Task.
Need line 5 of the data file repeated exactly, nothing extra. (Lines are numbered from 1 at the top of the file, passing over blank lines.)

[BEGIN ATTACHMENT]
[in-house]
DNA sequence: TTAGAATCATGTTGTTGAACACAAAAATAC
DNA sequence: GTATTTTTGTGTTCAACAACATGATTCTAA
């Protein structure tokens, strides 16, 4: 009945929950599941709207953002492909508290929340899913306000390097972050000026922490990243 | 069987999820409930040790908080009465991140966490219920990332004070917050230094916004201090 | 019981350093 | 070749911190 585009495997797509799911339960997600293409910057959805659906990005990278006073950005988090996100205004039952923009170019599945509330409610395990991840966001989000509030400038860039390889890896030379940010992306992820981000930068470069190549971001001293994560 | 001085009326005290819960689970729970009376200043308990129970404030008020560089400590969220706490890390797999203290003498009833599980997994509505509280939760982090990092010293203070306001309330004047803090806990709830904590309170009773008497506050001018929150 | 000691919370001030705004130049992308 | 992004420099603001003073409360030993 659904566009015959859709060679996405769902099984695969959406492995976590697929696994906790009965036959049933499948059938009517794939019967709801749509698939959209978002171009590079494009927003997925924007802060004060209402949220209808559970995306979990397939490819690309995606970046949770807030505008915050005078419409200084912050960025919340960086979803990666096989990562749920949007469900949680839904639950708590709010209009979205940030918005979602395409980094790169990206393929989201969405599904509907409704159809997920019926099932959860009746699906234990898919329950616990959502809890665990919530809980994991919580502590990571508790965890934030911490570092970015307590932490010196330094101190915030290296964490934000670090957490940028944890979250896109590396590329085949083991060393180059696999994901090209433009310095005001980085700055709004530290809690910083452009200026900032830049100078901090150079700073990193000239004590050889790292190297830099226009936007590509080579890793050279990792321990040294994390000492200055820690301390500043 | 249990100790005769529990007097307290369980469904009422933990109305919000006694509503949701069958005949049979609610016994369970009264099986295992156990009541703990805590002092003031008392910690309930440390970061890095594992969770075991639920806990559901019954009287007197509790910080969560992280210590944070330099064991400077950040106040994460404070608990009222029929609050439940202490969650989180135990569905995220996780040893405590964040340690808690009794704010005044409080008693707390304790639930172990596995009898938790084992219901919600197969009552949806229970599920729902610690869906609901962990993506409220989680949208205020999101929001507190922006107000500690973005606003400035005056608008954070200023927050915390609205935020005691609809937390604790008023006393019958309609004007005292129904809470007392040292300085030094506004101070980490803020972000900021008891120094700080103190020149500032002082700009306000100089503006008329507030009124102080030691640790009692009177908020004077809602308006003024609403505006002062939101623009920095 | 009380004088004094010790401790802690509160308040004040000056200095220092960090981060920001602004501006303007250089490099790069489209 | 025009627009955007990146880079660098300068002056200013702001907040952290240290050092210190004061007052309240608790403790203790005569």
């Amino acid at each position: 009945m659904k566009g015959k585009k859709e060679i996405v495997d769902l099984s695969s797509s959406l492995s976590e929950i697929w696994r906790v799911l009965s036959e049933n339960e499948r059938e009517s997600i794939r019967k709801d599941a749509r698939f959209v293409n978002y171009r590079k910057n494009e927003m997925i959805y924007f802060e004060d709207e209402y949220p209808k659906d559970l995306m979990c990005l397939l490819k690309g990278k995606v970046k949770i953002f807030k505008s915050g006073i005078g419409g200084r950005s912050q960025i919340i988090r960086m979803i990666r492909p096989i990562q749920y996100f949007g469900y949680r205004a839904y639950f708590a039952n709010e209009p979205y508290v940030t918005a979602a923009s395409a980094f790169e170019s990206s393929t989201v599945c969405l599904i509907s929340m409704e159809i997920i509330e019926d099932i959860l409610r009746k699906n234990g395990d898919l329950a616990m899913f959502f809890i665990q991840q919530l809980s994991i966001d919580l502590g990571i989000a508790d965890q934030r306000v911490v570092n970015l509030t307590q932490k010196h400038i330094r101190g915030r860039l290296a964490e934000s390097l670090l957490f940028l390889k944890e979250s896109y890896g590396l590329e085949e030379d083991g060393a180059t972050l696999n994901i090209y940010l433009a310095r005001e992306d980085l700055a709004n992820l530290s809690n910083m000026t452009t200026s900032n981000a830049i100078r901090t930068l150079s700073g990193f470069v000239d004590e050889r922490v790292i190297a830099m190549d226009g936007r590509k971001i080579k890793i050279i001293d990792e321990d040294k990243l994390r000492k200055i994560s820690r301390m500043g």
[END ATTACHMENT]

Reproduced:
């Amino acid at each position: 009945m659904k566009g015959k585009k859709e060679i996405v495997d769902l099984s695969s797509s959406l492995s976590e929950i697929w696994r906790v799911l009965s036959e049933n339960e499948r059938e009517s997600i794939r019967k709801d599941a749509r698939f959209v293409n978002y171009r590079k910057n494009e927003m997925i959805y924007f802060e004060d709207e209402y949220p209808k659906d559970l995306m979990c990005l397939l490819k690309g990278k995606v970046k949770i953002f807030k505008s915050g006073i005078g419409g200084r950005s912050q960025i919340i988090r960086m979803i990666r492909p096989i990562q749920y996100f949007g469900y949680r205004a839904y639950f708590a039952n709010e209009p979205y508290v940030t918005a979602a923009s395409a980094f790169e170019s990206s393929t989201v599945c969405l599904i509907s929340m409704e159809i997920i509330e019926d099932i959860l409610r009746k699906n234990g395990d898919l329950a616990m899913f959502f809890i665990q991840q919530l809980s994991i966001d919580l502590g990571i989000a508790d965890q934030r306000v911490v570092n970015l509030t307590q932490k010196h400038i330094r101190g915030r860039l290296a964490e934000s390097l670090l957490f940028l390889k944890e979250s896109y890896g590396l590329e085949e030379d083991g060393a180059t972050l696999n994901i090209y940010l433009a310095r005001e992306d980085l700055a709004n992820l530290s809690n910083m000026t452009t200026s900032n981000a830049i100078r901090t930068l150079s700073g990193f470069v000239d004590e050889r922490v790292i190297a830099m190549d226009g936007r590509k971001i080579k890793i050279i001293d990792e321990d040294k990243l994390r000492k200055i994560s820690r301390m500043g």